President Obama unveiled his Climate Action Plan, an ambitious agenda of administrative actions to address climate change. His plan appropriately identifies the important role of our nation’s forests in reducing carbon in the air and affirms that our forests, especially the 60 percent that are privately owned and managed “working forests,” are part of the climate change solution.
The President is on to something powerful provided the actions following his announcement align with the economic drivers that promote ownership of private working forests for the long term.
Shortly after NAFO was founded in 2008, a diverse group of organizations including forest owners and operators, conservation organizations and environmental groups convened and identified the top drivers to keep working forests economically viable.
Strong markets. Working forests can only continue providing substantial environmental benefits if there are dependable markets for the goods and services they provide. These markets provide returns to forest owners that are reinvested in forest stewardship that has resulted in 50 percent more total tree volume in the U.S. today (and correspondingly 50 percent more stored carbon) compared to the 1950s. Today our forests remove 14 percent of our nation’s industrial carbon emissions from the air each year.
Forest owners can grow even more trees on their land and remove even more carbon from the air if the marketplace gives them a reason to do it. A study by experts from the University of Georgia and North Carolina State University concluded, for example, that forest owners in the South could increase tree growth on their land from between 75 percent and 150 percent in response to favorable market conditions.
This means that the more we can promote the markets that produce lumber for our homes, paper and packaging for the books we read and the products we buy at the grocery store, and the energy that runs our businesses and powers our homes, the more carbon our forests will ultimately remove from the atmosphere.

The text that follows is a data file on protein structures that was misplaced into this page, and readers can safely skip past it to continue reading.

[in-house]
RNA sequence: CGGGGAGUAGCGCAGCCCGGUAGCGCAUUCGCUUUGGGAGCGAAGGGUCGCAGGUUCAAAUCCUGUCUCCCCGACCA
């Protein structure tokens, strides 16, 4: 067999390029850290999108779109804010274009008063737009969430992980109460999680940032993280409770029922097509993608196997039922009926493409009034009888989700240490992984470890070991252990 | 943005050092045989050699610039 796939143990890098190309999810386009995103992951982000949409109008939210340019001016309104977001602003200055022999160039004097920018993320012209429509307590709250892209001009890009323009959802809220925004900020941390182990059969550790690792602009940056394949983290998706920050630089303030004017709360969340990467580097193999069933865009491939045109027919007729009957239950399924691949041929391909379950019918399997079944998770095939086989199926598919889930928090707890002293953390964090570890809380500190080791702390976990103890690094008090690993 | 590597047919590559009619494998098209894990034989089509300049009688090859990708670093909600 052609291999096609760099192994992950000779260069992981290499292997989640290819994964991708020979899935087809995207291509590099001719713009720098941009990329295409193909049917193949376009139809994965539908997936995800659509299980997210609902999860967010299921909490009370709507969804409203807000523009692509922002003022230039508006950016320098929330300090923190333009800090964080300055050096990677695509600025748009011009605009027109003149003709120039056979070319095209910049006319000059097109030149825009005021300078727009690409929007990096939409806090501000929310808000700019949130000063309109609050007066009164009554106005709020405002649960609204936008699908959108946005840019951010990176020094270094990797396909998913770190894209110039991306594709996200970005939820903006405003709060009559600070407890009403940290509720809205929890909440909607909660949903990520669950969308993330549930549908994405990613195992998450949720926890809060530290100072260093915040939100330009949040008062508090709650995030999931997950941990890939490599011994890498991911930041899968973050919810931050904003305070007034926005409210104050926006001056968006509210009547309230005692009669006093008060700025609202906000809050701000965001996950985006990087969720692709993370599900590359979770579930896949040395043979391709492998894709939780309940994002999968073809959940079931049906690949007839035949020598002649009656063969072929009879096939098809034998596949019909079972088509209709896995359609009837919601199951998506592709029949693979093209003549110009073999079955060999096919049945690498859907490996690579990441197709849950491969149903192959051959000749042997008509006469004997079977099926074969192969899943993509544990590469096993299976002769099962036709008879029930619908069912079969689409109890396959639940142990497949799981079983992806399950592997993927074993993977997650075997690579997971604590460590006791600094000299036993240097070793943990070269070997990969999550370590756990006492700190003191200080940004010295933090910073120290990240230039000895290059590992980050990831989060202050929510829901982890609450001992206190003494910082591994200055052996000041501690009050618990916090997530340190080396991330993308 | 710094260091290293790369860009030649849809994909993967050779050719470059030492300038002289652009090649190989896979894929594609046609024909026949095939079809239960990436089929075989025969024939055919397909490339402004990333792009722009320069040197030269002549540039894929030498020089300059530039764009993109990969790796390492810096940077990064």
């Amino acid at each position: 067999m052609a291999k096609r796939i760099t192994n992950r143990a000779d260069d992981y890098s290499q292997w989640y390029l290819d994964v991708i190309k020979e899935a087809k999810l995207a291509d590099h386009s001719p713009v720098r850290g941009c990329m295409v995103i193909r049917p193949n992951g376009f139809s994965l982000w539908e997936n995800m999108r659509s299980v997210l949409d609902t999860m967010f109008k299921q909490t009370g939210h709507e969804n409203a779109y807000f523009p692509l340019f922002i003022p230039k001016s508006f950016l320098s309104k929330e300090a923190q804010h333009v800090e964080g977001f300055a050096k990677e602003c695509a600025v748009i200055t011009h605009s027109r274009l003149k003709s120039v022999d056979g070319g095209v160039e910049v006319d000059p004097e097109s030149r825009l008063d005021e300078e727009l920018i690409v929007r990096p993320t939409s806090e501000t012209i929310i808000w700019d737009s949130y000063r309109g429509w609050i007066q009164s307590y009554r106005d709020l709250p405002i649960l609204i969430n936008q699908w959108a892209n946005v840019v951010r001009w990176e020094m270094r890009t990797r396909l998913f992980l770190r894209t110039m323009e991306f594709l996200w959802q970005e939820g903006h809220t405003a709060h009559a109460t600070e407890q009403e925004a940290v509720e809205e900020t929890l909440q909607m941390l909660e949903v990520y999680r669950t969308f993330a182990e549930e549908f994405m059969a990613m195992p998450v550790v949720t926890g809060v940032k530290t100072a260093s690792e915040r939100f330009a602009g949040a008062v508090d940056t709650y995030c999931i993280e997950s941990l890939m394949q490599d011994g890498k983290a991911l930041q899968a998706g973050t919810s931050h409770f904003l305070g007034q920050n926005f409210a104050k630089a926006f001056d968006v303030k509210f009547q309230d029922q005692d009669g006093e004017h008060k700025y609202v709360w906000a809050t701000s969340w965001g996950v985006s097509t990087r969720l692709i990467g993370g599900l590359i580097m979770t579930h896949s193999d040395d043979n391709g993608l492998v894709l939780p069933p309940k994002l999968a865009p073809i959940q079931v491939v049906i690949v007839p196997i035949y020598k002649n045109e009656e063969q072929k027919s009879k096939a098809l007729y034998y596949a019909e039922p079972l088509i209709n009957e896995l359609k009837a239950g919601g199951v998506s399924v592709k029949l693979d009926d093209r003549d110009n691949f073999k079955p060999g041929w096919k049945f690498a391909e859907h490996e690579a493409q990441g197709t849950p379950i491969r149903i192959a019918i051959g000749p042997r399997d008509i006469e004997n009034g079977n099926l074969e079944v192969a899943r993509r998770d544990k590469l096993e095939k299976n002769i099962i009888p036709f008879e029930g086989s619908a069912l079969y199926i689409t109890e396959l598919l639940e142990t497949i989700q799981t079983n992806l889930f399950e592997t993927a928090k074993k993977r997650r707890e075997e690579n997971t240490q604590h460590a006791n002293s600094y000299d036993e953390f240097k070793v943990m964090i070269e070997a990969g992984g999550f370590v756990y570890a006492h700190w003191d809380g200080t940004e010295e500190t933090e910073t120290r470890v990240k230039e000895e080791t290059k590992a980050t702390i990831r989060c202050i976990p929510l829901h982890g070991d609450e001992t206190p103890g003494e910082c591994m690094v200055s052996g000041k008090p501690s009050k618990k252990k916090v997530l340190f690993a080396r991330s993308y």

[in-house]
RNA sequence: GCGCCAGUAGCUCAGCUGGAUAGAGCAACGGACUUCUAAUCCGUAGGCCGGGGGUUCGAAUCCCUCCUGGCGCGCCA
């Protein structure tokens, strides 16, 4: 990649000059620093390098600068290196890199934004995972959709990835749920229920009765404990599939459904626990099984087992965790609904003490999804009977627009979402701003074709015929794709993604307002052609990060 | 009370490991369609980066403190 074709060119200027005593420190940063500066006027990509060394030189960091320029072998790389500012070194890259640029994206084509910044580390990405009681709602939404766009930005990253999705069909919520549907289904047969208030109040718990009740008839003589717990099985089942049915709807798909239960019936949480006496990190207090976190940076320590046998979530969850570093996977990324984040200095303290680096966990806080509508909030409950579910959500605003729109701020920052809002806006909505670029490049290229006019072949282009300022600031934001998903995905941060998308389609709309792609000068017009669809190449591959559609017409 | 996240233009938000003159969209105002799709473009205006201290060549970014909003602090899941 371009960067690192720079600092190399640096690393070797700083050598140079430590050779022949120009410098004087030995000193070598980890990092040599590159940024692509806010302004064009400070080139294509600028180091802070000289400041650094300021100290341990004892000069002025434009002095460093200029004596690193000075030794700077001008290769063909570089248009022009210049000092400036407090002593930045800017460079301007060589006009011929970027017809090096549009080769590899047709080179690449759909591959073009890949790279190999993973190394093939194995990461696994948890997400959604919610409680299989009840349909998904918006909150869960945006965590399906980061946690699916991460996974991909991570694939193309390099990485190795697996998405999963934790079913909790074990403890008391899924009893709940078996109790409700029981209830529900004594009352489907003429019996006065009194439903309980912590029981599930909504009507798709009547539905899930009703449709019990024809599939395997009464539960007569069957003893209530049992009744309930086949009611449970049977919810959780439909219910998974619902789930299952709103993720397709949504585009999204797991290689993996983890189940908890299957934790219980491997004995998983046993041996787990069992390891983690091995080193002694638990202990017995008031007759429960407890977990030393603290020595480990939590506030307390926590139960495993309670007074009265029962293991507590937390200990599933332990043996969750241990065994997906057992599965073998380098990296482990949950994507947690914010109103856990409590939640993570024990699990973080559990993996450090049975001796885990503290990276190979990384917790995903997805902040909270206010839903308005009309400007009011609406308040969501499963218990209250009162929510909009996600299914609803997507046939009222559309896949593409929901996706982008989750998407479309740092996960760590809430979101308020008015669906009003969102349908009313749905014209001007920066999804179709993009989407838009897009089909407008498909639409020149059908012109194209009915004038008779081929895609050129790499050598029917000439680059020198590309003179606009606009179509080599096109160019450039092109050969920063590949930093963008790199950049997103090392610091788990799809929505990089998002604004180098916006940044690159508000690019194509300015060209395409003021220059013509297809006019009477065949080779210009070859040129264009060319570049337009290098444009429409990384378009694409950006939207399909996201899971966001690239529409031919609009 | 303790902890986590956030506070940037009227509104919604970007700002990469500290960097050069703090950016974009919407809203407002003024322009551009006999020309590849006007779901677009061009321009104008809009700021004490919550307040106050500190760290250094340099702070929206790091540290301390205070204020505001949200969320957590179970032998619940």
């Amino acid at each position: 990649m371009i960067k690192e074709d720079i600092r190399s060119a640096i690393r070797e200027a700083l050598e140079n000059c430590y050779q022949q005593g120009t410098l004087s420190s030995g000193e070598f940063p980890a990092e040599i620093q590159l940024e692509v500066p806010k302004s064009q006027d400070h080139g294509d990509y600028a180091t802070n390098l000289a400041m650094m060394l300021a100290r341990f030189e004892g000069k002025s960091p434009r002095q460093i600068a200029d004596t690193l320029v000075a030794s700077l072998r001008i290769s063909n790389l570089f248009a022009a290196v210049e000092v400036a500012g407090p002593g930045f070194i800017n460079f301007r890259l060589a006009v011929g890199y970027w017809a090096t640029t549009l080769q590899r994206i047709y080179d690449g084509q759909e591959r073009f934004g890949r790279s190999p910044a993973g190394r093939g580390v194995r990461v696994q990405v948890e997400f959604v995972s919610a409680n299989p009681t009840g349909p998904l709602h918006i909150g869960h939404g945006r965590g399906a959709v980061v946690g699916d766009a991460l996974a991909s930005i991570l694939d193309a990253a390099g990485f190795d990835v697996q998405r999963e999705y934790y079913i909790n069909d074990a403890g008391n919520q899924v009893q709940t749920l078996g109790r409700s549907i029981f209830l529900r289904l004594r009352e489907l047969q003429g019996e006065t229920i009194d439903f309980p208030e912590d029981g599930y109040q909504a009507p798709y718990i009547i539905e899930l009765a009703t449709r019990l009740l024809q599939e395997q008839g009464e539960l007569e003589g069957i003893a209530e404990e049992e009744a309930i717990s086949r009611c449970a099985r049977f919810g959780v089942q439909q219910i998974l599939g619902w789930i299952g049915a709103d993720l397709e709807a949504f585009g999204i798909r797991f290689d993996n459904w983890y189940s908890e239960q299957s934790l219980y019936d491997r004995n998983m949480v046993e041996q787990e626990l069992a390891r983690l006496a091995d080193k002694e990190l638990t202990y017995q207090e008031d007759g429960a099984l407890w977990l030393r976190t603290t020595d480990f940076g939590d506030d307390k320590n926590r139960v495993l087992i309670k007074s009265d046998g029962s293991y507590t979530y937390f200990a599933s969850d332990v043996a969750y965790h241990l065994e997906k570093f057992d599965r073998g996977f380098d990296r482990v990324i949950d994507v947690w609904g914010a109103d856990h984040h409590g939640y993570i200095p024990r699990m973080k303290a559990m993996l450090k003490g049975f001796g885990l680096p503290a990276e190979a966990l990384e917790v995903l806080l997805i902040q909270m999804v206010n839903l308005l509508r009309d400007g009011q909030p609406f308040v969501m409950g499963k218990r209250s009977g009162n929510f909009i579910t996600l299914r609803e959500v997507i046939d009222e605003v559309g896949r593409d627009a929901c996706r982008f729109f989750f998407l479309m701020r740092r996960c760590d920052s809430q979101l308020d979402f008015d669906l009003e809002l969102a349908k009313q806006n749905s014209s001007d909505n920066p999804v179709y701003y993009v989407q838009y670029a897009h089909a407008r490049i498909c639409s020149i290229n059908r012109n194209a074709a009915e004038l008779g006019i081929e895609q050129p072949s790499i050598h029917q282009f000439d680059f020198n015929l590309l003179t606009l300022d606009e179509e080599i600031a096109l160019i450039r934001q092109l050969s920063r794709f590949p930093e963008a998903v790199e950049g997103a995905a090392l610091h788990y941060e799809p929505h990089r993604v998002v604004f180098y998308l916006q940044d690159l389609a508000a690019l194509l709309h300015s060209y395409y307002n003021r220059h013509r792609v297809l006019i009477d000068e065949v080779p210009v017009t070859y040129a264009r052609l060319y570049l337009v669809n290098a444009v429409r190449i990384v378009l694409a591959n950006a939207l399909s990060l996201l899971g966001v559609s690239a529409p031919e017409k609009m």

Public investment. Working forests are under great pressure to convert to other land uses, even when markets are strong. Death, sickness and the ever-rising cost of living can often create the tipping point that compels forest owners to convert their forestland to other uses.
Wise public investment in conservation coupled with tax policies that recognize and accommodate long-term investments in forest management are effective in helping to keep private forestlandeconomically competitive with other land uses and hedging against conversion.
Aligned legal and regulatory framework. Sometimes laws and rules work together well to promote private forest ownership and investment, and sometimes they don’t. Making sure they are aligned in a way that support public benefits, like carbon storage, is vital. This includes federal policies currently before the U.S. Environmental Protection Agency determining how to capture the full carbon benefits of forest bioenergy as an alternative to fossil fuels.
The Intergovernmental Panel on Climate Change provides perhaps the best summation of the path ahead for the Obama Administration:
“In the long term, a sustainable forest-management strategy aimed at maintaining or increasing forest carbon stocks, while producing an annual yield of timber, fibre or energy from the forest, will generate the largest sustained mitigation benefit.”
Administrative actions preserving the three economic drivers will encourage forest owners to enthusiastically do their part as contributors to the climate change solution. We stand ready to work with the President’s team to advance policies that make sure we can.
NAFO is an organization of private forest owners committed to advancing federal policies that promote the economic and environmental benefits of privately-owned forests at the national level.NAFO membership encompasses more than 80 million acres of private forestland in 47 states. Working forests in the U.S. support 2.5 million jobs. To see the full economic impact of America’s working forests, visit www.nafoalliance.org/economic-impact-report.